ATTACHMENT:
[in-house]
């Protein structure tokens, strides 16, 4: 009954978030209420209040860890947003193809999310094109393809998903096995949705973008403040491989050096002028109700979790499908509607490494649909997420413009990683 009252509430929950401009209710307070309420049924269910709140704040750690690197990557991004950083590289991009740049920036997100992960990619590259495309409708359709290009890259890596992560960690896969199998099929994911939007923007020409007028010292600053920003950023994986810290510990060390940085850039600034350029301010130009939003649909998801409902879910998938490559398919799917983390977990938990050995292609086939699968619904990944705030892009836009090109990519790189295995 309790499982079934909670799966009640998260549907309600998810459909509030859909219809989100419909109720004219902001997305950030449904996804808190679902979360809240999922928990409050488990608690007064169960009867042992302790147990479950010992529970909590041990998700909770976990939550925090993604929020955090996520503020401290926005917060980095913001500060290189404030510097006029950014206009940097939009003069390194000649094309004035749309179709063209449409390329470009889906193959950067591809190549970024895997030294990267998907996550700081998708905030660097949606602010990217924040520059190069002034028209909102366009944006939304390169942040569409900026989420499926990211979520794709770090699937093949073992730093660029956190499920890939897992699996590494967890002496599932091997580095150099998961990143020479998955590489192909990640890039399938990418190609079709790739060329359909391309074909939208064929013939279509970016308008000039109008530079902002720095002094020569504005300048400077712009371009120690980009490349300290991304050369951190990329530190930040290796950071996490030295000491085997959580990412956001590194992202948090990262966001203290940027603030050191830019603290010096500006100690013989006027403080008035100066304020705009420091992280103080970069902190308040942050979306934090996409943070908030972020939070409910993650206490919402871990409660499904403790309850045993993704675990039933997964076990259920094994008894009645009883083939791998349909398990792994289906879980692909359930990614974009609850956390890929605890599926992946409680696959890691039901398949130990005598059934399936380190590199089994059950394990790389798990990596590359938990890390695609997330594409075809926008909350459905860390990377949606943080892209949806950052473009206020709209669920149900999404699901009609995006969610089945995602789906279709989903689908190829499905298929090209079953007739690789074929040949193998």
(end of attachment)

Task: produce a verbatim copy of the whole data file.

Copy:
[in-house]
């Protein structure tokens, strides 16, 4: 009954978030209420209040860890947003193809999310094109393809998903096995949705973008403040491989050096002028109700979790499908509607490494649909997420413009990683 009252509430929950401009209710307070309420049924269910709140704040750690690197990557991004950083590289991009740049920036997100992960990619590259495309409708359709290009890259890596992560960690896969199998099929994911939007923007020409007028010292600053920003950023994986810290510990060390940085850039600034350029301010130009939003649909998801409902879910998938490559398919799917983390977990938990050995292609086939699968619904990944705030892009836009090109990519790189295995 309790499982079934909670799966009640998260549907309600998810459909509030859909219809989100419909109720004219902001997305950030449904996804808190679902979360809240999922928990409050488990608690007064169960009867042992302790147990479950010992529970909590041990998700909770976990939550925090993604929020955090996520503020401290926005917060980095913001500060290189404030510097006029950014206009940097939009003069390194000649094309004035749309179709063209449409390329470009889906193959950067591809190549970024895997030294990267998907996550700081998708905030660097949606602010990217924040520059190069002034028209909102366009944006939304390169942040569409900026989420499926990211979520794709770090699937093949073992730093660029956190499920890939897992699996590494967890002496599932091997580095150099998961990143020479998955590489192909990640890039399938990418190609079709790739060329359909391309074909939208064929013939279509970016308008000039109008530079902002720095002094020569504005300048400077712009371009120690980009490349300290991304050369951190990329530190930040290796950071996490030295000491085997959580990412956001590194992202948090990262966001203290940027603030050191830019603290010096500006100690013989006027403080008035100066304020705009420091992280103080970069902190308040942050979306934090996409943070908030972020939070409910993650206490919402871990409660499904403790309850045993993704675990039933997964076990259920094994008894009645009883083939791998349909398990792994289906879980692909359930990614974009609850956390890929605890599926992946409680696959890691039901398949130990005598059934399936380190590199089994059950394990790389798990990596590359938990890390695609997330594409075809926008909350459905860390990377949606943080892209949806950052473009206020709209669920149900999404699901009609995006969610089945995602789906279709989903689908190829499905298929090209079953007739690789074929040949193998």